Pedestrians and Drivers May be Held Responsible in Motor Vehicle/Pedestrian Accidents.
Whenever a pedestrian is struck by a motor vehicle, the results are often tragically fatal. Take, for example, the recent incident that happened in Jonesboro at GA 138 and Devonshire Drive, near Swint Elementary School. According to initial newspaper reports, an unidentified individual was struck by two different vehicles and ultimately killed as a result of the accident. Clayton County officials have not completed their investigation, and as such, the details of the incident are not yet available. While we do not know the age or identity of the victim or what the victim may have been wearing, we do know that the person was struck before dawn while crossing GA 138 outside of any crosswalk and not at a traffic signal. Given the time and location of the incident, the victim may have been a parent, schoolchild, or teacher heading for the nearby elementary school. Regardless, this accident is tragic, and ultimately could have been prevented.
Every year, the National Highway Traffic Safety Association (NHTSA) reports statistics on pedestrians killed in motor vehicle-related accidents. For example, in 2012, nearly 5,000 pedestrians died in the United States in motor vehicle-related accidents, and approximately 76,000 pedestrians suffered serious injuries after being struck by a car or truck. These statistics have been generally consistent over the past decade.
Determining fault, if any, in a motor vehicle-pedestrian accident is fact-specific to the incident. Usually, liability hinges on whether the pedestrian or driver violated his or her respective duty of care owed to the other. Both drivers and pedestrians are obligated to obey traffic laws and exercise reasonable care.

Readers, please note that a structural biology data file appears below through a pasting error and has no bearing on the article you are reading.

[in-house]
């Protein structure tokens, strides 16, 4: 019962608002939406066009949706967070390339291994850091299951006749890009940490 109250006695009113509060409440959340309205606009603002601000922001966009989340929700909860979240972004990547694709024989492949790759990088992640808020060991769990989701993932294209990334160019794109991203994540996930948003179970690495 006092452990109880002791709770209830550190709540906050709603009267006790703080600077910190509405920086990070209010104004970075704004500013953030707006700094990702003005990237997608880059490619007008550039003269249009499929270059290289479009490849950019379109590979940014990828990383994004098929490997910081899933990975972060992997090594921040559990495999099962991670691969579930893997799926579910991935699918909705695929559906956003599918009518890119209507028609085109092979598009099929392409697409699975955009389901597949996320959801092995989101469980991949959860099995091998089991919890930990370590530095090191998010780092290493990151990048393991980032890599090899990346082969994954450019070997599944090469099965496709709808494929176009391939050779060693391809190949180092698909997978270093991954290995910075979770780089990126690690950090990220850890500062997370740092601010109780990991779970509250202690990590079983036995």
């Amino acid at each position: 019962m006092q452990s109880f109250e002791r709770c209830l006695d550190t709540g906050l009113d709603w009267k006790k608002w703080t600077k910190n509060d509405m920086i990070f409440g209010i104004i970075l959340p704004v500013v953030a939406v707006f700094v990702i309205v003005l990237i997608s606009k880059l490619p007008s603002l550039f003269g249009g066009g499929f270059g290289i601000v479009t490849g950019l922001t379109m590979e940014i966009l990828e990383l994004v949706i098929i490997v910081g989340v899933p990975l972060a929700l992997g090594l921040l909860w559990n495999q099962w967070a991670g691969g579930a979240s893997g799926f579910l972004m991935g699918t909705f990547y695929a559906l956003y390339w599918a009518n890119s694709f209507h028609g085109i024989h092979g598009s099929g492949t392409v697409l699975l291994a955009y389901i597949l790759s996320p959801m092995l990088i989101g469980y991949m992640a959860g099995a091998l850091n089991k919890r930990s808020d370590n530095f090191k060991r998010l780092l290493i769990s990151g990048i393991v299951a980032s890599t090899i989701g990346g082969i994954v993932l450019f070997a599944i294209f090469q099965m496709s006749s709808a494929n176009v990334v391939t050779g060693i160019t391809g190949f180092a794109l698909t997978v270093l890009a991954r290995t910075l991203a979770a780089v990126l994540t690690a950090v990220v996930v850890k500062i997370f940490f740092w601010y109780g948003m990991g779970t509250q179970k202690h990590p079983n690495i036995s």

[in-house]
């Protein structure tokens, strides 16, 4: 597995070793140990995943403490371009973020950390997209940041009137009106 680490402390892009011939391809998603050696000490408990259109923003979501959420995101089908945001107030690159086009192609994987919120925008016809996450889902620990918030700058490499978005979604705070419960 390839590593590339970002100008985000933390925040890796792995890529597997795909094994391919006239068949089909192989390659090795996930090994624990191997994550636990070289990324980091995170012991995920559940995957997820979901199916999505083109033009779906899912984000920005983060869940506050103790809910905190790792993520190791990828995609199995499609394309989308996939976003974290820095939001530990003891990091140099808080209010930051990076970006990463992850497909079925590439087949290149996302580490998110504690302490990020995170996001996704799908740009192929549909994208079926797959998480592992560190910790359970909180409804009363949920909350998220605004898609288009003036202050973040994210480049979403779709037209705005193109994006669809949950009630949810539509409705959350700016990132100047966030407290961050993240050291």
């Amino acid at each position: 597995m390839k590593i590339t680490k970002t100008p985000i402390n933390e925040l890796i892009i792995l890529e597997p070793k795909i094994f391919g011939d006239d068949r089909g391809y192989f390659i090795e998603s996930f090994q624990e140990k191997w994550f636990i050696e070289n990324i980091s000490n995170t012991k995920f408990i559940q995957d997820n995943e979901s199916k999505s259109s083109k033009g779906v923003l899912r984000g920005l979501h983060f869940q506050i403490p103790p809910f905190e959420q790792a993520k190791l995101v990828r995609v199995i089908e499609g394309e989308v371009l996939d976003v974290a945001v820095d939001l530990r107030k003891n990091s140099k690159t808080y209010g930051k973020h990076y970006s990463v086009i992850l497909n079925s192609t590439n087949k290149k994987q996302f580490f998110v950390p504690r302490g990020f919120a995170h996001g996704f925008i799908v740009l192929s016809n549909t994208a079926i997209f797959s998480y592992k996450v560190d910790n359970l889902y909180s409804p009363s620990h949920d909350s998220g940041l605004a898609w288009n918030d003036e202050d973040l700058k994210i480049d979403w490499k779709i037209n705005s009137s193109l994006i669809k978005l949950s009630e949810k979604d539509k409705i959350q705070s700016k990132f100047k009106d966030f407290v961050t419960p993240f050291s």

Hundreds of pedestrians are struck and killed yearly within blocks of a school. Children between the ages of 5 and 9 are at the greatest risk of being hit by a vehicle. Drivers owe a heightened duty of reasonable car when operating their car nearby a school, especially around dawn before crossing guards assume their post. Whether the pedestrian in the Jonesboro incident was a child or an adult will be something that the Clayton County investigators will consider in determining fault, if any.
Another key factor will be whether the pedestrian who was attempting to cross GA 138 was somewhere other than at a traffic signal or a marked crosswalk, as it appears from first reports. Had the pedestrian been in a marked crosswalk, he had the right of way under Georgia law pursuant to a 1995 law that requires that drivers who encounter pedestrians in crosswalks "stop and stay stopped," not just yield. Georgia does not recognize "jaywalking" as a legal term. Still, the term is generally used to describe a pedestrian who crosses a roadway outside of a crosswalk.
It is likely that the Clayton County investigators will not bring charges against the two drivers in this tragic incident. Had the pedestrian been in a crosswalk, or properly yielded to traffic if outside a crosswalk, one or both driver might have been negligence. Had one or both drivers been speeding, particularly in a school zone, or somehow been distracted, liability might also attach. On the other hand, if the pedestrian put himself or herself in harm's way, careless attempting to cross a busy highway outside of a crosswalk or against a traffic signal, liability is unlikely. Under any circumstance, this tragic fatality should be a reminder to all of us to obey traffic laws and to be particularly mindful when crossing busy roads.
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